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U.S. Bank National Association v. Sfr Investments Pool 1, LLC

United States District Court, D. Nevada

March 18, 2019

U.S. BANK NATIONAL ASSOCIATION, Plaintiffs,
v.
SFR INVESTMENTS POOL 1, LLC, et al., Defendants.

          ORDER

          NANCY J. KOPPE UNITED STATES MAGISTRATE JUDGE.

         Pending before the Court is an order for attorneys Yanxiong Li and Adam Knecht to show cause in writing, no later than March 15, 2019, why they should not be sanctioned in a fine of up to $500 each. Docket No. 87. Mr. Li filed a response. Docket No. 88. Mr. Knecht did not respond.

         I. BACKGROUND

         The parties and their counsel have had multiple problems getting this case wrapped up. Plaintiff and the HOA recently filed a supplemental status report specifically requesting that they have until March 7, 2019 to file dismissal papers or an updated status report. Docket No. 85 at 2. The Court then granted that request, ordering that “dismissal papers or a further status report for the claims involving the HOA shall be filed by March 7, 2019.” Docket No. 86. Notwithstanding that they themselves proposed this deadline, Plaintiff and the HOA did not comply with it. The instant order to show cause relates to whether counsel for Plaintiff (Mr. Li) and counsel for the HOA (Mr. Knecht) should be sanctioned.

         II. STANDARDS

         Orders are not suggestions or recommendations, they are directives with which compliance is mandatory. See, e.g., Chapman v. Pacific Tel. & Tel. Co., 613 F.2d 193, 197 (9th Cir. 1979); see also Weddell v. Stewart, 261 P.3d 1080, 1085 & n.9 (Nev. 2011). Rule 16(f) of the Federal Rules of Civil Procedure provides for sanctions for non-compliance with any “scheduling or other pretrial order.” Fed.R.Civ.P. 16(f)(1)(C). Minute orders constitute “orders” for purposes of Rule 16(f). See, e.g., Gfeller v. Doyne Med. Clinic, Inc., 2015 WL 5210392, at *8 (D. Nev. Sept. 3, 2015).

         Violations of orders setting deadlines are neither technical nor trivial, but instead “involve a matter most critical to the court itself: management of its docket and the avoidance of unnecessary delays in the administration of its cases.” Martin Family Trust v. Heco/Nostalgia Enters. Co., 186 F.R.D. 601, 603 (E.D. Cal. 1999) (quoting Matter of Sanction of Baker, 774 F.2d 1440, 1441 (10th Cir. 1984) (en banc) (internal quotations omitted)). Rule 16(f) is “broadly remedial and its purpose is to encourage forceful judicial management.” Sherman v. United States, 801 F.2d 1133, 1135 (9th Cir. 1986) (per curiam). When a court determines that Rule 16(f) has been triggered, it has broad discretion in fashioning an appropriate sanction. See, e.g., Official Airline Guides, Inc. v. Goss, 6 F.3d 1385, 1397 (9th Cir. 1993). While not expressly enumerated, the imposition of court fines is within the scope of the “just orders” permitted by Rule 16(f). See, e.g., Nick v. Morgan's Foods, Inc., 270 F.3d 590, 595-96 (8th Cir. 2001). In determining the appropriate sanction, a primary objective is to deter similar misconduct. See, e.g., Martin Family Trust, 186 F.R.D. at 604.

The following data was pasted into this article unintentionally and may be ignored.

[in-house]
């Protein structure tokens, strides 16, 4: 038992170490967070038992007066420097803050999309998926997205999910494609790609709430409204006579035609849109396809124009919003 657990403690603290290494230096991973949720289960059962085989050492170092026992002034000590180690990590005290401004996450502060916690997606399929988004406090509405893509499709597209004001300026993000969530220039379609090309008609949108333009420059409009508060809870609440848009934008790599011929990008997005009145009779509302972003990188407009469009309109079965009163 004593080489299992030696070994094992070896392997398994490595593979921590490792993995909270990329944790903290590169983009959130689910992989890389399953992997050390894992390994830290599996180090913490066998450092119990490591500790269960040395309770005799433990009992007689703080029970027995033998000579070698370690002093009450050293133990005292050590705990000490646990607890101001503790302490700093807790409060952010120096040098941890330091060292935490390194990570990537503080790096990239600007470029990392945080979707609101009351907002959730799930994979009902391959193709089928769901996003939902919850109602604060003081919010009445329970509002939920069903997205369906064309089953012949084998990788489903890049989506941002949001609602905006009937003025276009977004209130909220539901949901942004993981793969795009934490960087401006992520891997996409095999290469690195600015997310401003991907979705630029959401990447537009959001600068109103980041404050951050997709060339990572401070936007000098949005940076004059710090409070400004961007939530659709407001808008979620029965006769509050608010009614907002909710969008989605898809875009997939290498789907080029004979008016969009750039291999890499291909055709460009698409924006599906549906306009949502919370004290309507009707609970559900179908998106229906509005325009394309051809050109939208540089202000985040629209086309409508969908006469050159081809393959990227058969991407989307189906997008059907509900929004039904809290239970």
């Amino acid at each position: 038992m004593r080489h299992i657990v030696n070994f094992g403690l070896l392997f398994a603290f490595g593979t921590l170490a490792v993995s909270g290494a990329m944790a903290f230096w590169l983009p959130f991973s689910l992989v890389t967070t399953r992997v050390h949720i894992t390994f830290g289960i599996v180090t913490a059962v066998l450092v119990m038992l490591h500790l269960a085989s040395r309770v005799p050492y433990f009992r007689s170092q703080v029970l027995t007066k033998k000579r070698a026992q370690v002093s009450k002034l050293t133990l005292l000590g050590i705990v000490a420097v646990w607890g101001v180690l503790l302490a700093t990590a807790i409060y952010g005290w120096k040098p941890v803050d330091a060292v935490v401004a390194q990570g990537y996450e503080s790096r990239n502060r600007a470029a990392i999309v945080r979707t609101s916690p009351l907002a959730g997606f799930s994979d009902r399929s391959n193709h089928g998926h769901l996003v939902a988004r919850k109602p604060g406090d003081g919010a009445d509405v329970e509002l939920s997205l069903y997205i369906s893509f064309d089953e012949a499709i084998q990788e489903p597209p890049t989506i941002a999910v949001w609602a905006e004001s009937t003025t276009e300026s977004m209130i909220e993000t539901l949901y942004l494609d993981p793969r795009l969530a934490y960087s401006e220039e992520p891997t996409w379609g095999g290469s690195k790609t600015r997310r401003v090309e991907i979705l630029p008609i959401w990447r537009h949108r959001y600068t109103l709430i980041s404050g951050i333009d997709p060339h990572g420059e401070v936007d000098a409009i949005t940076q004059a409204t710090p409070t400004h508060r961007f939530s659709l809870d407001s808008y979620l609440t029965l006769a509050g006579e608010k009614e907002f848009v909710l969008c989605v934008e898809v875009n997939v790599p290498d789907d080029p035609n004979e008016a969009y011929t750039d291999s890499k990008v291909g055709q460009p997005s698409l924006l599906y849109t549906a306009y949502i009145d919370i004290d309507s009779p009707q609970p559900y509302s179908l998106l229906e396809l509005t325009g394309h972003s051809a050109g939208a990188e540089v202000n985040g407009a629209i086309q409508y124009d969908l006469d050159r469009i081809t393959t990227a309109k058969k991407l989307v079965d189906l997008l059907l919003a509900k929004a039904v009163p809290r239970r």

III. ANALYSIS

         In responding to the order to show cause, Mr. Li represents that his violation of the above order stems from a firm-wide transition of server systems. Docket No. 88 at 2. In particular, Mr. Li indicates that this transition unexpectedly impacted the firm's calendaring system such that his internal notification was not provided to him with respect to the March 7 deadline set by the Court. See Id. Given the circumstances, the Court CAUTIONS Mr. Li that he and his firm must put in place proper safeguards to ensure compliance with the Court's orders moving forward, but the Court otherwise DISCHARGES the order to show cause with respect to Mr. Li.

         On the other hand, Mr. Knecht did not respond to the order to show cause at all. As such, he violated yet another order-the order to show cause itself, which required Mr. Knecht to respond in writing. See Docket No. 87 at 2. Moreover, Mr. Knecht has provided no justification of any kind as to why he violated the order at Docket No. 86. Given the violation of a clear order and the provision of no explanation of any kind with respect to Mr. Knecht, the Court SANCTIONS him in the form of a $200 fine. The Court believes that sanction is necessary and appropriate to deter future violations. This sanction is to be paid personally by Mr. Knecht and shall not be passed on in any way to his client. Payment of the fine shall be made to the “Clerk, U.S. District Court” no later than April 1, 2019. Mr. Knecht is also ordered to file a proof of payment on the docket by that date. The Court also CAUTIONS Mr. Knecht that the Court expects strict compliance with all orders moving forward.

         IV. CONCLUSION

         For the reasons discussed above, the Court hereby CAUTIONS both Mr. Li and Mr. Knecht. In addition, the Court SANCTIONS Mr. Knecht in a fine of $200. In all ...


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